The story of this struggle, however, paints a different picture. In the previous parsha we saw a story that demonstrated Yaakov’s physical strength when, upon his arrival in Charan, he rolled the giant stone off the opening of the well, an act that usually required the joint effort of all the local shepherds (ibid 32:8-10). In fighting the angel, however, he revealed in himself his unique ability to struggle with and overcome meta-physical obstacles. Fittingly, following the struggle with the angel, Yaakov receives a new name that signifies this newfound ability: “And [the angel] said, ‘Your name will no long be called Yaakov, rather Yisroel, for you have contended with God and man and you are able’” (ibid 32:19). The special ability mentioned is not just physical power, but the power of will and spirituality.
The truth is that his original name, “Yaakov,” which he earned for an act that he managed to perform before even leaving the womb, also signifies a character entangled in conflict, in that case an attempt to attain beyond his given portion: “And afterwards his brother came out and his hand grasping Eisav’s ankle, and he called his name Yaakov” (ibid 25:26).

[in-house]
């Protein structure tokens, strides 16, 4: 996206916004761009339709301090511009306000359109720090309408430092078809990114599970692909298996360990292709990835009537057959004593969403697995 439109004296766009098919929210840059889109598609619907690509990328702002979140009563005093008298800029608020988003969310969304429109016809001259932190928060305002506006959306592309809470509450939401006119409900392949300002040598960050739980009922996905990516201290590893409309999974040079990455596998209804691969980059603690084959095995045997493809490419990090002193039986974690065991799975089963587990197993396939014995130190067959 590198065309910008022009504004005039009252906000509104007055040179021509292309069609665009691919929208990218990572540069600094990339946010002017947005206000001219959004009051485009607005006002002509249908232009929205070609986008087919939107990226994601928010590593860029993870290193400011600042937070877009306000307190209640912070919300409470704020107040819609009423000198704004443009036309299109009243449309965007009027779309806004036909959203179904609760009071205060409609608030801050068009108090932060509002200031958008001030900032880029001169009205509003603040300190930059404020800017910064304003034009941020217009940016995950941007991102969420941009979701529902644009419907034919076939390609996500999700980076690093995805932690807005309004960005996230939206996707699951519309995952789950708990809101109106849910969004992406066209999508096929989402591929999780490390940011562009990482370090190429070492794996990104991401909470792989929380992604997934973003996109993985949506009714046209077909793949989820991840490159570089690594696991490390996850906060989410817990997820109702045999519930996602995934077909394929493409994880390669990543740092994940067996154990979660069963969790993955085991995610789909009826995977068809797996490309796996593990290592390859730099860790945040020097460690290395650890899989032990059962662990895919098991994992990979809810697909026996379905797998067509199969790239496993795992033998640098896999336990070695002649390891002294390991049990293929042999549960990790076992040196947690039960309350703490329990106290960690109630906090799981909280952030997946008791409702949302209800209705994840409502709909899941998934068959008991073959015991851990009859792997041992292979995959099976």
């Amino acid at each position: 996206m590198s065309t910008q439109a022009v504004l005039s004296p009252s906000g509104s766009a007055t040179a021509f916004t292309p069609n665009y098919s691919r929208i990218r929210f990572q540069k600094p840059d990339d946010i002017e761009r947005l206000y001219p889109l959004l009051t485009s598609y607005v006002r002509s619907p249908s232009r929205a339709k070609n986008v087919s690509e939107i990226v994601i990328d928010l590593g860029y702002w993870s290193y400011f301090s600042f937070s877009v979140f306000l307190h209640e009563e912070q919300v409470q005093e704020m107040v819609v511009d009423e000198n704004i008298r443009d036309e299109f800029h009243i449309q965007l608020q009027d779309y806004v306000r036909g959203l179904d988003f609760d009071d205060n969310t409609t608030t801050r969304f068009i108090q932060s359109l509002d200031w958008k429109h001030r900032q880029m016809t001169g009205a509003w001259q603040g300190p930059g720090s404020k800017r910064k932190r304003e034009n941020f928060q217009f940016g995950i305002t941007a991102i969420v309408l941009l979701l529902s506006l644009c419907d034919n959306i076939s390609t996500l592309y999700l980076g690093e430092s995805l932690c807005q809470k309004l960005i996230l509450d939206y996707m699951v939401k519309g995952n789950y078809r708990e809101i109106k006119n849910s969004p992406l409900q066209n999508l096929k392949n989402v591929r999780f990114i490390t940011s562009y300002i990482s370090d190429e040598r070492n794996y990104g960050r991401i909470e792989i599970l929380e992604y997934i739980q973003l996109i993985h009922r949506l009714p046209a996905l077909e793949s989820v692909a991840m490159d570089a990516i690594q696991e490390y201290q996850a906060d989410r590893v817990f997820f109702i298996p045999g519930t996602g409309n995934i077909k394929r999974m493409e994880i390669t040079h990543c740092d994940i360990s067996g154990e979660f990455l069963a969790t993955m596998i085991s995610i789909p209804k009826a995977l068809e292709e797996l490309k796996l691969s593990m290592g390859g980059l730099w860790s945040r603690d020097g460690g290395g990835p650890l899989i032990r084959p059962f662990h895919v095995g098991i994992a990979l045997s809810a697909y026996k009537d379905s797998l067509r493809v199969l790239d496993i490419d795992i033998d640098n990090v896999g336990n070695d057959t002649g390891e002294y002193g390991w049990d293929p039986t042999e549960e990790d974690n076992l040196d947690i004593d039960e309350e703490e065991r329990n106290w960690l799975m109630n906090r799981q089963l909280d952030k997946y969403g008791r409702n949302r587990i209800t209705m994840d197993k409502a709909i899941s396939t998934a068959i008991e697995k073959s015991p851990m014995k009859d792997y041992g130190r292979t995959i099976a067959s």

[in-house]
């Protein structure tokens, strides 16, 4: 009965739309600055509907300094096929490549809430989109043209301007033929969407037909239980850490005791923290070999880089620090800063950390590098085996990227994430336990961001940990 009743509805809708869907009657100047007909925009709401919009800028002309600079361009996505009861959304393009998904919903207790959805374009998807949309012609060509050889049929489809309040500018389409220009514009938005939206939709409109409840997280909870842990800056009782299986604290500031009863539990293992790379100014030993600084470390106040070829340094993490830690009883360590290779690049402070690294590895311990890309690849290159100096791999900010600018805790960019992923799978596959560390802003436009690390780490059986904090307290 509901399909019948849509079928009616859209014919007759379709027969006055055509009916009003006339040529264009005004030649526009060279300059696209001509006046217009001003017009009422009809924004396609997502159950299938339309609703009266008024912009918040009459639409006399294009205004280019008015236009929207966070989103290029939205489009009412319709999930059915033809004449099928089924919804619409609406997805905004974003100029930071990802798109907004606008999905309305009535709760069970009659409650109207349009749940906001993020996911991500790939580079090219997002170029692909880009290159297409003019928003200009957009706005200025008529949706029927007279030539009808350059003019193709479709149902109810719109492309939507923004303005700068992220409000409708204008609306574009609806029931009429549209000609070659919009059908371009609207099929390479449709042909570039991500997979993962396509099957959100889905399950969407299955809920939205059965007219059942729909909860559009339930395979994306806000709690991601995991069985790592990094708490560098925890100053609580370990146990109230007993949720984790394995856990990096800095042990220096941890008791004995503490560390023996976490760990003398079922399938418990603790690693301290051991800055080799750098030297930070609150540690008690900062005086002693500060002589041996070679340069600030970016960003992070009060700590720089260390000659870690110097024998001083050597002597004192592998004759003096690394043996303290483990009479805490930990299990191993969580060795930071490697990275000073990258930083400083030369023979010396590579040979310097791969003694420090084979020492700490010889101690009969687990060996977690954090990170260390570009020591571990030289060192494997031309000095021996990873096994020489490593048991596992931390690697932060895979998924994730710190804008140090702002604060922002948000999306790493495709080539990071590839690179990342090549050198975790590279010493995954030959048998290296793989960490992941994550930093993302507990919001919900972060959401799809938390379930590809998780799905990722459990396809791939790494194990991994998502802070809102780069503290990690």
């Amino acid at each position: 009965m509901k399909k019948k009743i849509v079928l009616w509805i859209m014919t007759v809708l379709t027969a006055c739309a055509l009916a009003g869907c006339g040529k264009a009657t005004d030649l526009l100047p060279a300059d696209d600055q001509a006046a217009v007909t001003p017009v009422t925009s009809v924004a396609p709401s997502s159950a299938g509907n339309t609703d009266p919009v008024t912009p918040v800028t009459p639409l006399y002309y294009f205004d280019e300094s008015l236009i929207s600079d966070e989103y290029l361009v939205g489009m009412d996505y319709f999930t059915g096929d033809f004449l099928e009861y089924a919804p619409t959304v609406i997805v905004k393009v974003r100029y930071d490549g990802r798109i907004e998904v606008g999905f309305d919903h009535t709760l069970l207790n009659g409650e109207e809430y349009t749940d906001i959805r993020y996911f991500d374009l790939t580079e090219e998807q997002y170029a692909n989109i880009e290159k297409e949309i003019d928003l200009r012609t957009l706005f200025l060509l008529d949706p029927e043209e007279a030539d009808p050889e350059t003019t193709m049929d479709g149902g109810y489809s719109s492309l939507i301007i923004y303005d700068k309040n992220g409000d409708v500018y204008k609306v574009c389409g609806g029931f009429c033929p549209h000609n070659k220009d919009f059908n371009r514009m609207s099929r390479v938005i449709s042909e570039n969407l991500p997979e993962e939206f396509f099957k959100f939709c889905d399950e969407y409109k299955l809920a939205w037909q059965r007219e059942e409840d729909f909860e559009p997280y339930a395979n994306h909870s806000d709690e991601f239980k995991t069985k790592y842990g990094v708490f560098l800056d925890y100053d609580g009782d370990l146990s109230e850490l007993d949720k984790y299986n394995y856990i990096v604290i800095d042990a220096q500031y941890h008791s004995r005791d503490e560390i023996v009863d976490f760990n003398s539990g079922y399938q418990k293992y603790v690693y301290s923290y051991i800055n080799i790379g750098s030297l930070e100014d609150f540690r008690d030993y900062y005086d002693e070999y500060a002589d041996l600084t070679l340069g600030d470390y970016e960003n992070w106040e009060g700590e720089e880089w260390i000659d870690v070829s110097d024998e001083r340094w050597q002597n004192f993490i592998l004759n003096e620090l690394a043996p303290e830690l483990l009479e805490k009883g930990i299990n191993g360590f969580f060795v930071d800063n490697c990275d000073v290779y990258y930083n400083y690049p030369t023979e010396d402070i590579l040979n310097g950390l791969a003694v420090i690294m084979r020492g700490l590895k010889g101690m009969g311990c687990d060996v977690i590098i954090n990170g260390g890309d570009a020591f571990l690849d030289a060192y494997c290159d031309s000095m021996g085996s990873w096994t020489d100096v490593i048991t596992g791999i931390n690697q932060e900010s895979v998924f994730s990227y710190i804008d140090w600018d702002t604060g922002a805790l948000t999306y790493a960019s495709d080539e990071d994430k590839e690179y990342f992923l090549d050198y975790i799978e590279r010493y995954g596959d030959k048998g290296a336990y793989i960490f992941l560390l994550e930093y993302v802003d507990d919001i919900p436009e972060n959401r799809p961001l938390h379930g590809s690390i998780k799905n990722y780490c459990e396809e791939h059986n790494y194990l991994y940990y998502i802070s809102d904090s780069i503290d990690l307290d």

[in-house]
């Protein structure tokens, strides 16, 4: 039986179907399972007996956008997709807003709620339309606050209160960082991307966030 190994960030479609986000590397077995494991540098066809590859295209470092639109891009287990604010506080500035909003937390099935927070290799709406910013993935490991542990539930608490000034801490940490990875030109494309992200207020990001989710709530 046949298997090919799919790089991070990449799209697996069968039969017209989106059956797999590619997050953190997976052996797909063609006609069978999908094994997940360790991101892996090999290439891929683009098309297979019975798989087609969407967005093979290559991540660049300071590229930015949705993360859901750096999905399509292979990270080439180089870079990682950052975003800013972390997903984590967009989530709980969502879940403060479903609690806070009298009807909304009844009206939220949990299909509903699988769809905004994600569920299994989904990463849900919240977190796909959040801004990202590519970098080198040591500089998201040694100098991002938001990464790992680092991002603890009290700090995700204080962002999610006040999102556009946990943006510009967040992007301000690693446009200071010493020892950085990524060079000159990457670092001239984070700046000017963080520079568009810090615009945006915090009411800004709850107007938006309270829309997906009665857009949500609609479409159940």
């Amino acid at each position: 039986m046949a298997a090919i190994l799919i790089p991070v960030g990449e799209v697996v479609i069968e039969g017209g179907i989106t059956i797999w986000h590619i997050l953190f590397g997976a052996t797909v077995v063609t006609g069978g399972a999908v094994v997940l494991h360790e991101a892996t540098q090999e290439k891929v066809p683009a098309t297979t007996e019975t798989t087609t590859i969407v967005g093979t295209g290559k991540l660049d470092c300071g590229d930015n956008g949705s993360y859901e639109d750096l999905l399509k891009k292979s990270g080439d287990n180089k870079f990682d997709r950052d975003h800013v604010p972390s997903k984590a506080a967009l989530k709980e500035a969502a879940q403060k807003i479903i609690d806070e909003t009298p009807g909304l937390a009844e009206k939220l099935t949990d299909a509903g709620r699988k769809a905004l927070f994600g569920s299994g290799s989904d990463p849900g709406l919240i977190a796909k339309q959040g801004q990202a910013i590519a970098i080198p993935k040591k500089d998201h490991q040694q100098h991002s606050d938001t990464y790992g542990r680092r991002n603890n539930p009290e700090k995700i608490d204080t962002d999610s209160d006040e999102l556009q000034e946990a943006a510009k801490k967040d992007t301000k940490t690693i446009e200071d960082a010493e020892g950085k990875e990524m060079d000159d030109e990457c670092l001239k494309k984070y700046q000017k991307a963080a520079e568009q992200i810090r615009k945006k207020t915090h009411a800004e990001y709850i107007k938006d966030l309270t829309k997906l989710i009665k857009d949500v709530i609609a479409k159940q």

Both of Yaakov’s names hint at his life story, a life of struggle. It seems as if the deck is always stacked against Yaakov, and he must always fight to overcome adversity. Since he was born second, he had to buy the b’chora (the birthright of the firstborn) and because his father favored Eisav, he had to take the brocha (blessing) with trickery. Because of this, he had to run away from his home to Charan, not to return until twenty years had passed. In Charan he also had to struggle - working fourteen years for Rochel and six more to support his family, “These twenty years… by day the drought consumed me and ice by night and sleep fled from my eyes. These twenty years, in your house I served you fourteen years for your two daughters and six years for your flock and you changed my wages ten times” (ibid 31:38,40-41). When he finally returns to Eretz K’naan, he learns that, more than twenty years later, his brother’s murderous rage never ceased and he is confronted by the reality of Eisav marching towards him with 400 men.
Despite it all, Yaakov manages not only to survive but to beget twelve sons from whom descend the twelve tribes of Israel. But his success comes at a heavy cost; his personal life was full of pain. ”Few and bad were the days of my life” (ibid 47:9). And his deepest yearning -- “Yaakov wanted to settle in tranquility” (Rashi, Bereishit 37:2) -- was never actualized.